There’s a biological reason why there are fewer women leaders — how women can overcome it


It’s commonly known that women have struggled with climbing the corporate ladder in the workplace for decades. Luckily, companies around the world are trying to incorporate more gender diversity into leadership roles within organizations. A recent study conducted by the University of Buffalo looked into the concept of servant leadership and discovered that, contrary to our preconditioned idea that men are the best leaders, women may actually be better suited for these jobs.

The researchers were quoted in a Forbes article describing their findings. “When people think of a strong leader, many people subconsciously picture a man because of persistent stereotypes of men as commanding and goal-focused,” the researchers say. “Meanwhile, because they’re seen as more caring and people-focused, women have always faced a disadvantage—or outright discrimination—as leaders.”

The term “servant leadership” refers to the idea that the leader is to serve the people and communities, as opposed to personal gain. The term was coined by Robert K. Greenleaf in an essay he published in 1970.

“The servant-leader is servant first… It begins with the natural feeling that one wants to serve, to serve first. Then conscious choice brings one to aspire to lead. That person is sharply different from one who is leader first, perhaps because of the need to assuage an unusual power drive or to acquire material possessions…The leader-first and the servant-first are two extreme types.”

The study

The researchers wanted to see which gender would be better suited in this role. They looked at over 100 leaders and 400 employers from six organizations.

The data revealed that women were more successful at inspiring better performance from their team members than their male counterparts.

Women also encouraged team members to also display servant leadership qualities.

“As followers began acting like servant leaders, they became more engaged, proactive and productive—and women were better than men at sparking that change,” the Forbes article states.

How to encourage women to pursue leadership roles

Since we have research saying women may make better leaders, why aren’t there more of them in leadership positions? Organizations still have a long way to go in providing equal gender opportunities in the workplace. One of the biggest ways we can support women in growing into the amazing leaders we know they can be is to provide support.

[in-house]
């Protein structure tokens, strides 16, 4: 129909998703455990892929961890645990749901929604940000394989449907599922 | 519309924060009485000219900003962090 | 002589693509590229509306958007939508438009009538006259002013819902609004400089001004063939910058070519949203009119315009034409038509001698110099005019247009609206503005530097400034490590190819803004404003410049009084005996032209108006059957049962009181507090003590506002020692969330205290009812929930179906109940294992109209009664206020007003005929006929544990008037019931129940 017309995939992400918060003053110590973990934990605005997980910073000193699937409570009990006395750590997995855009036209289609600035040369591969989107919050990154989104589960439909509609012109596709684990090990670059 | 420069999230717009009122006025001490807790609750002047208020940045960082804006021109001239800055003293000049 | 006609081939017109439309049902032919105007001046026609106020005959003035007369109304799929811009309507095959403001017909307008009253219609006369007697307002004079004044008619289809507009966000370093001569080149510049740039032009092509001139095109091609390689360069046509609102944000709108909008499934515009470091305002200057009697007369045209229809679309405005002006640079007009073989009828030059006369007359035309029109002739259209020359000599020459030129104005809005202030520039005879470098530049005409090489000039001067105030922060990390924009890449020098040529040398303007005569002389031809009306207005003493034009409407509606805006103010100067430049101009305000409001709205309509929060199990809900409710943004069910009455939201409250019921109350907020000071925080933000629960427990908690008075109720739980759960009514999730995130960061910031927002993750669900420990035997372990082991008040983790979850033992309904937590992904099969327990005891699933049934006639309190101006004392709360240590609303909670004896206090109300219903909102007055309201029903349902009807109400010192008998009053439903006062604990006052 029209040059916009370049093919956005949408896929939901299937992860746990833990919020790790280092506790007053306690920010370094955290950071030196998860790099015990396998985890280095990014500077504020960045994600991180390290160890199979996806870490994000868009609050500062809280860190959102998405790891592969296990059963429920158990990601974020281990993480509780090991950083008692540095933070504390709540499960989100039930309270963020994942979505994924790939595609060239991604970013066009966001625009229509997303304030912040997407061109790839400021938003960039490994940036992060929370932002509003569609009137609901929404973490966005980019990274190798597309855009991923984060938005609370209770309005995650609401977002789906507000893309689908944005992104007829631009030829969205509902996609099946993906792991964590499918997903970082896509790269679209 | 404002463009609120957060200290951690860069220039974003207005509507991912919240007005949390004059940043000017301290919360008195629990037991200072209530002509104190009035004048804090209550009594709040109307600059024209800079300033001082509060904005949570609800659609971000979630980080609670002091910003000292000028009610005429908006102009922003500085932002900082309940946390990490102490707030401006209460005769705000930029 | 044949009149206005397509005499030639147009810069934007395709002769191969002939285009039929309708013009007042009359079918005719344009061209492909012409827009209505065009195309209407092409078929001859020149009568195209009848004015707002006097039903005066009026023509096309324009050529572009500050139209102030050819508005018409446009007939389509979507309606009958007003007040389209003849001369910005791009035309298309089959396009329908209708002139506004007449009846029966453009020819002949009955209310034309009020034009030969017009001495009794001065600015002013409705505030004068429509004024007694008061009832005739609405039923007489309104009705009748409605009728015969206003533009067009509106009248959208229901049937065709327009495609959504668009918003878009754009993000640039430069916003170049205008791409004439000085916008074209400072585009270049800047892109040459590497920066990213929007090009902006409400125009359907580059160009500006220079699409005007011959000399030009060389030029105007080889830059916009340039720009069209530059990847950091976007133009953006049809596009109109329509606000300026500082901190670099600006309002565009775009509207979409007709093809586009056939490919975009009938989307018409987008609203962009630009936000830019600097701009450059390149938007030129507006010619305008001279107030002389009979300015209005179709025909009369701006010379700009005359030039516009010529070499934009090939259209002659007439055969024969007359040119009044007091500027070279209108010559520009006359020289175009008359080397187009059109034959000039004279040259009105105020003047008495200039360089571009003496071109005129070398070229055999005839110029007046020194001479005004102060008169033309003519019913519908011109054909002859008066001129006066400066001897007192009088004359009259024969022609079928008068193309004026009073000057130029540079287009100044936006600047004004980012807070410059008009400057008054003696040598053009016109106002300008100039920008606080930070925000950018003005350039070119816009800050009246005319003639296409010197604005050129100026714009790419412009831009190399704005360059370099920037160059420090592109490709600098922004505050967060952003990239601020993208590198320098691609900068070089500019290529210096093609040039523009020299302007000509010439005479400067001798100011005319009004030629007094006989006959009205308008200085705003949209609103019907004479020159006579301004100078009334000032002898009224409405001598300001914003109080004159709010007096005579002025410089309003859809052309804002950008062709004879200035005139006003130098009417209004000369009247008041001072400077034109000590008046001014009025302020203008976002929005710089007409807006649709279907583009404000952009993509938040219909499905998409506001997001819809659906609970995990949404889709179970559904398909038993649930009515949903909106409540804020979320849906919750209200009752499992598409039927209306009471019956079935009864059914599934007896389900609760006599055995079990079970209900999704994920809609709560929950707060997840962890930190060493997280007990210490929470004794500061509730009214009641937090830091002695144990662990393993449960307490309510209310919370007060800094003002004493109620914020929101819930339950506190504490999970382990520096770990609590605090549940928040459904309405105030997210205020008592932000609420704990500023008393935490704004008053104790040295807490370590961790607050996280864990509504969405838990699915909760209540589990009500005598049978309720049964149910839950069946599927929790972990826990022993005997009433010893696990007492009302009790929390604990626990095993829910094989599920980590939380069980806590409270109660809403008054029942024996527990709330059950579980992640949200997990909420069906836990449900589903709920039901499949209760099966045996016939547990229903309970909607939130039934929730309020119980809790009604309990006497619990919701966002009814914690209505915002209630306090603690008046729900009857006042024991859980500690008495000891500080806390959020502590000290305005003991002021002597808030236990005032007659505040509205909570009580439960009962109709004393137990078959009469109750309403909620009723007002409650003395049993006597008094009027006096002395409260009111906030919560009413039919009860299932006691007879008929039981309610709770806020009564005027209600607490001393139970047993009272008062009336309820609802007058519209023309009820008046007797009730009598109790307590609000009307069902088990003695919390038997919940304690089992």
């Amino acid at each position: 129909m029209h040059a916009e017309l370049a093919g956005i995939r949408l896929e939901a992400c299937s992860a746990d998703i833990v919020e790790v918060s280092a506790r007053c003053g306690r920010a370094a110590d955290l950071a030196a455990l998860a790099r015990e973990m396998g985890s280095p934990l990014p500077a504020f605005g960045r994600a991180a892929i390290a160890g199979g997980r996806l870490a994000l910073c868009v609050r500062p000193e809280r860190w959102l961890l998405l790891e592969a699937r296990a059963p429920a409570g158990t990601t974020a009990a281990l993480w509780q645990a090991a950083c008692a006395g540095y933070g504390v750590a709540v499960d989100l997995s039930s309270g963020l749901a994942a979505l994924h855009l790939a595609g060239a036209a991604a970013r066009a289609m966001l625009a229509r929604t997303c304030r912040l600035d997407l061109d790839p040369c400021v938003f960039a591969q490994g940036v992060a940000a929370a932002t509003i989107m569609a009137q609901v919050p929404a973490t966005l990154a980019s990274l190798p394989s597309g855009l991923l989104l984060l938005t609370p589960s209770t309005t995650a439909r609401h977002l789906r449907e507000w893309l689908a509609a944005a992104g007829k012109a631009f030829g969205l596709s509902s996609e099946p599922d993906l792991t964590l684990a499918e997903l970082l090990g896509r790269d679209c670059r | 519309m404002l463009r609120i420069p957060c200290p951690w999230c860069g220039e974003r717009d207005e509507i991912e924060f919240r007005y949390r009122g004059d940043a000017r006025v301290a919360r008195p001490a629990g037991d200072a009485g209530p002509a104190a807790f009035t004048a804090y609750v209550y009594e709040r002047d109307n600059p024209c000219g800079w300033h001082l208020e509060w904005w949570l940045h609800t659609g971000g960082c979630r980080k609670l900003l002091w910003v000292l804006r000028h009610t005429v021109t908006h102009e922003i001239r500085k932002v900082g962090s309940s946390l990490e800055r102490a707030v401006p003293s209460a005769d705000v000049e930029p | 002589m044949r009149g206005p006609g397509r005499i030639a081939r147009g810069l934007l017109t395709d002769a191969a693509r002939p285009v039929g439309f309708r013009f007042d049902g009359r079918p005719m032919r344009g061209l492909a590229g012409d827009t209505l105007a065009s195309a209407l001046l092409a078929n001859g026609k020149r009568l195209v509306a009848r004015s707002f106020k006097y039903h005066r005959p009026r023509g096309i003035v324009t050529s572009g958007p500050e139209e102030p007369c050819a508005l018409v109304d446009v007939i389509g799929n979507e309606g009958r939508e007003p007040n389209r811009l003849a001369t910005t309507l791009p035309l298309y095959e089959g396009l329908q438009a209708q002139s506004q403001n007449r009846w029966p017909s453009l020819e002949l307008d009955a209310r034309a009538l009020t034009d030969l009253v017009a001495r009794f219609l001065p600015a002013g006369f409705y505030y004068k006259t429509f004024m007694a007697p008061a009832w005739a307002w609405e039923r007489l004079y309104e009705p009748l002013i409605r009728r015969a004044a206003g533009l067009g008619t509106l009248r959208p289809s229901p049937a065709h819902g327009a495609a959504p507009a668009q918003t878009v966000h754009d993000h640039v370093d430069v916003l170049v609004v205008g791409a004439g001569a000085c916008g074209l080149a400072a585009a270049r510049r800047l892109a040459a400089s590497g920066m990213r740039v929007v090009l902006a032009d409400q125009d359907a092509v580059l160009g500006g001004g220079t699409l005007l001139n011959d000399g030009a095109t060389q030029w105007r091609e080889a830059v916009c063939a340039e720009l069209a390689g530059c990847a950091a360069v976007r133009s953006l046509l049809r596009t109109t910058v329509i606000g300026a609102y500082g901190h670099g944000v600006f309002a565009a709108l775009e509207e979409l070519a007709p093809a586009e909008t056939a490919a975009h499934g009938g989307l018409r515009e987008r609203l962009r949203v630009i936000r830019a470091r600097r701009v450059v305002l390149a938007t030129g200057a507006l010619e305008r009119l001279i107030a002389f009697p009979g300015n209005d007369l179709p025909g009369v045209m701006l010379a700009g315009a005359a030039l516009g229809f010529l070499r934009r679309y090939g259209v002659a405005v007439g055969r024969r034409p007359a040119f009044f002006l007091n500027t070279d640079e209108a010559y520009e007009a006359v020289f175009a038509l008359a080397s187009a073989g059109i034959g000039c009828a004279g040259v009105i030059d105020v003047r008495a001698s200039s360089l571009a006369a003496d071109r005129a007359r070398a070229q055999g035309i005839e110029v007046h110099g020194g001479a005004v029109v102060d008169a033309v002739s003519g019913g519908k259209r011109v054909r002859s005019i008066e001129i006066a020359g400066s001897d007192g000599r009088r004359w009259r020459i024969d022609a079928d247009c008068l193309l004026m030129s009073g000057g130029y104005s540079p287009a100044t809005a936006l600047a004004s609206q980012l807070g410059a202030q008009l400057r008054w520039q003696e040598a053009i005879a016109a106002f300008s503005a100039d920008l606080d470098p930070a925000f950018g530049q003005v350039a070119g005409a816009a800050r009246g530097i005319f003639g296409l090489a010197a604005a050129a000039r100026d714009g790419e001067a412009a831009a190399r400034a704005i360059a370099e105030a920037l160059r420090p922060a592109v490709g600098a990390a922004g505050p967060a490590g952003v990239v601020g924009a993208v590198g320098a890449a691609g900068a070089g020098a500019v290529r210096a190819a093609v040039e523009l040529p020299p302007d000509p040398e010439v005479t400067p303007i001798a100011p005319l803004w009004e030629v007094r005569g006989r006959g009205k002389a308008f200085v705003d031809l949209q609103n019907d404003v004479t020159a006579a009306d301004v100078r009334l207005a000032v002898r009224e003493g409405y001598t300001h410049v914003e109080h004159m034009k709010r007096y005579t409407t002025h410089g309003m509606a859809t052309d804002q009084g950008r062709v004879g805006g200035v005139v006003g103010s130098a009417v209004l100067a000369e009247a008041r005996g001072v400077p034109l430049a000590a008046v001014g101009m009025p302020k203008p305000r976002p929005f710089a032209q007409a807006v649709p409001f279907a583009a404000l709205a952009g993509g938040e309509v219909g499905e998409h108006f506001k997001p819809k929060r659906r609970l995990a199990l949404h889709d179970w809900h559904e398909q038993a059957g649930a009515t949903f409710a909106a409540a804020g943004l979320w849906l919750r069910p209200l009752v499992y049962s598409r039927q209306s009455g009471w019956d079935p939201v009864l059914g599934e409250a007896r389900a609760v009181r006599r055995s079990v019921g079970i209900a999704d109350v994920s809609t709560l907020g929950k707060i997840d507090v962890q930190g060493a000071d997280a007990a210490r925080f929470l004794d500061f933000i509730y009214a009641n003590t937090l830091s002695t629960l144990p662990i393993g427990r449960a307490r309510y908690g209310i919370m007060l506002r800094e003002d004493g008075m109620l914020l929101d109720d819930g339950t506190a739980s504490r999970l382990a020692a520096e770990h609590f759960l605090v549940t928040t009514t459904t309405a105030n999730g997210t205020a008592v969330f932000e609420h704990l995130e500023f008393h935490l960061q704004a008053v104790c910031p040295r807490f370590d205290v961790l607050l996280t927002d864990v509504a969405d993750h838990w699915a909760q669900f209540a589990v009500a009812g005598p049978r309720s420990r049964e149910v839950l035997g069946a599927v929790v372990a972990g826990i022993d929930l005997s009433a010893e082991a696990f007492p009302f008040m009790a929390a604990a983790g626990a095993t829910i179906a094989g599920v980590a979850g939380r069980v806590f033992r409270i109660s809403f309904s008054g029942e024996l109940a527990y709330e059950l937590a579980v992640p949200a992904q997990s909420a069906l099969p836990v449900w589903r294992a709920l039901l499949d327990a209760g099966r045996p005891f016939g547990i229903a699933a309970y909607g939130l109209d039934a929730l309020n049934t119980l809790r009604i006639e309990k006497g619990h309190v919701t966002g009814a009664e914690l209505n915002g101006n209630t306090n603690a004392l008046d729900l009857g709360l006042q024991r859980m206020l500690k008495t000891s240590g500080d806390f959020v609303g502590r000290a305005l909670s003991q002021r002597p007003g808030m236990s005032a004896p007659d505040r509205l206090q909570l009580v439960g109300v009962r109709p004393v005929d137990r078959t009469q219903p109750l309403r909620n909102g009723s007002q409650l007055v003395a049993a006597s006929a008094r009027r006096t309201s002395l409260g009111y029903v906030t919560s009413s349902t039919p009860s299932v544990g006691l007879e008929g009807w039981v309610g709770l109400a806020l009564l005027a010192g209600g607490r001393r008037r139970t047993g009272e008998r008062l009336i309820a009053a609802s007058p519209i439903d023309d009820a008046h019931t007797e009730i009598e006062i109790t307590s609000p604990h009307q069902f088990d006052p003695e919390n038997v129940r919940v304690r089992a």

One of the ways we can support women in the workplace is by highlighting their achievements. Forbes cited a study conducted by the University of Exeter that stated that recognizing women’s accomplishments at work can give them the boost of confidence they need to explore opportunities in leadership. Women typically tend to shy away from these roles, especially in a male-dominated environment.

 “There is not enough attention paid to the efforts of high-achieving women, partly because they are less likely than men to self-promote their abilities, but it is very important that their work is equally recognized,” the researchers said.

Women should also demonstrate their servant leader skills on a daily basis. Displaying the core values of a servant leader (showing that you care more for helping your company and co-workers than your personal success) will come across to your peers. By women having confidence in themselves and their actions, it shows that they have just as much capability as men to run a work environment.

We can all play a part in the quest to help women climb the corporate ladder and shatter the glass ceiling. Acknowledging women’s achievements, shattering patriarchal stereotypes and providing women with new opportunities in the workplace are steps we must take. Here’s to hoping we see more women servant leaders in the coming years.